The Magic of Rune, the Protection of Ancient Norse Gods

Rune, from God's Comprehension

"Runes" are from an ancient Germanic alphabet, used especially in Scandinavia and the British islands.

Fusark "Futhark" is the universal Germanic alphabet. The name Futhark is taken from the first 6 letters of Runes, and traditional Futhark has a total of 24 letters. A blank stone is also added during the divination, making a total of 25 stones.

The 24 Feysac letters are divided into three parts in groups of eight, called "Etes". The three Etes are from Nordic mythology symbolizing different Nordic gods. The Frey Et (the god of abundance, prosperity, love, and peace), Hag Et (god of stumbling, hardship), and Tyr Et ( god of war).

Every Rune text has a meaning. Starting with the meaning of "Rune" itself, each term is dependent on different speaking and occult concepts. They are also known as run-, runi, runa, in the root of several ancient dialects.

Runa, which means "secret whisper" in Gothic. While rhin in Old English translates to "secret writing". In the Baltic region, run- means "speaking". In Lithuanian, runoti means “speaking” or “cutting with a knife (Probably an early way of carving letters into stone or wood)”.

Each Rune text represents a certain cosmological principle, an ideogram or pictogram of a force. Writing a rune is to invoke and channel the force it represents. In addition to being used as text, Runes can also be engraved on animal skins, wood chips, stones, crystals, metals, or gemstones representing the symbols for divination. [1]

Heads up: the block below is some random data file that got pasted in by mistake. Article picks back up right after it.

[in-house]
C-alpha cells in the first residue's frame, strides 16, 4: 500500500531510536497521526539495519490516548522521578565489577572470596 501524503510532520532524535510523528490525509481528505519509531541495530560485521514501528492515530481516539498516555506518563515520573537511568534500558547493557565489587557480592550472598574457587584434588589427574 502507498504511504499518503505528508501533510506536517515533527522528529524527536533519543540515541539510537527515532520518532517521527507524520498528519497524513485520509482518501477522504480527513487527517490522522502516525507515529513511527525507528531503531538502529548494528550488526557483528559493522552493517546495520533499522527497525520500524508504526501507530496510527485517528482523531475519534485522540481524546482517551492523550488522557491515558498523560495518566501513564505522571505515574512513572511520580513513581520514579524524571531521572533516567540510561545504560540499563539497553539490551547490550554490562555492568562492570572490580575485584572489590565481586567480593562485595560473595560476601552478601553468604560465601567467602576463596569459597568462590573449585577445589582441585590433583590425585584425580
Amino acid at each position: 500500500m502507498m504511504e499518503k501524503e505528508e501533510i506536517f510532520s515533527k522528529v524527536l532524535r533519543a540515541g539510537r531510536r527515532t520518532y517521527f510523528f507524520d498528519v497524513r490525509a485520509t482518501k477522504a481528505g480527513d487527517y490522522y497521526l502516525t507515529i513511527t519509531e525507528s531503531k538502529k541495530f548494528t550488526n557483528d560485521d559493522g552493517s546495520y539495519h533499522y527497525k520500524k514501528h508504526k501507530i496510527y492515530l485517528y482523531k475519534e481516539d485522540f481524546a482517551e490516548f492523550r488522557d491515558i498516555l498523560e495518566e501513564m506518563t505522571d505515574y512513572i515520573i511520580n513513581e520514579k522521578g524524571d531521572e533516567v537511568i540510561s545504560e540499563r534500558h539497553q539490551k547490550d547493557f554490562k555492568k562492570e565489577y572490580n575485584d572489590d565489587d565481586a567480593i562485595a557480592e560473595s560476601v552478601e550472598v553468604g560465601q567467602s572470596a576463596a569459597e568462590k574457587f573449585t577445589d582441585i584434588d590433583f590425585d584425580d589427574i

Rune on Vellum

Rune on vellum, documenting early Norse law

The ancient Norse believed that the scriptures of such graces were the words of the gods. In Norse mythology, Odin, the father of the gods, hung himself from a tree for nine days and nine nights at the cost of losing a right eye, in order to seek higher wisdom by thinking about the mysteries of the universe. The tree Odin hangs is the world tree at the center of the Germanic universe.

When he came down from the tree, he conceptualized the Rune. Although the rune was never invented, but discovered by Odin.

This story is handed down in the ancient Norse poem Hávamál ("Words of the Most High")[2]:

I know I'm hanging on a tree blown by the wind.

Nine o'clock all night,

Pierced by my spear

and dedicated to Odin,

I sacrificed myself for myself

Nobody knows

Which pole is its root on.

I didn't get any help,

Not even a sip of water from the horn.

Look down,

I saw Rune -

I grabbed them screaming-

Then I fell back from there.

The ancient Nordics had a natural reverence for runes, and believed that many holy spirits and monsters could be summoned from these words. They believed these letters with unique symbolic meaning could predict the future and embody the cultural essence of ancient people and the collective subconscious of human beings.

Each rune represents a voice that protects the human soul. As long as it is carved on any material, it can be used as a personal lucky charm or worn as a jewellery piece to gain infinite power.

Odin hanging from the World Tree

The picture shows Odin hanging from the World Tree

Rune’s Magical Legend

The simple rectilinear form of Rune script makes them very easy to be inscribed on stone and bone. But Runic languages are difficult to convey with record texts and use an excessive vocabulary capacity. This inefficiency is one of the reasons why they were eventually replaced by Latin.

Although Latin script would be more efficient and practical in writing, Rune conveys more than simple sounds as well as powerful magical symbols [3].

In Icelandic heroic legend, Egill Skallagrímsson was a Viking Age poet, warrior and farmer, and a master of Nene, deploying Nene for magical incantations.

Egill Skallagrímsson

Egill Skallagrímsson

Legend say that on one occasion he went to the home of a young woman who was bedridden because of a serious illness. When Egill came to the woman, he found that beside her was a whale bone inscribed with Nirvana, which caused her health to deteriorate. Egill carved new runes that ultimately helped the lady begin the road to recovery.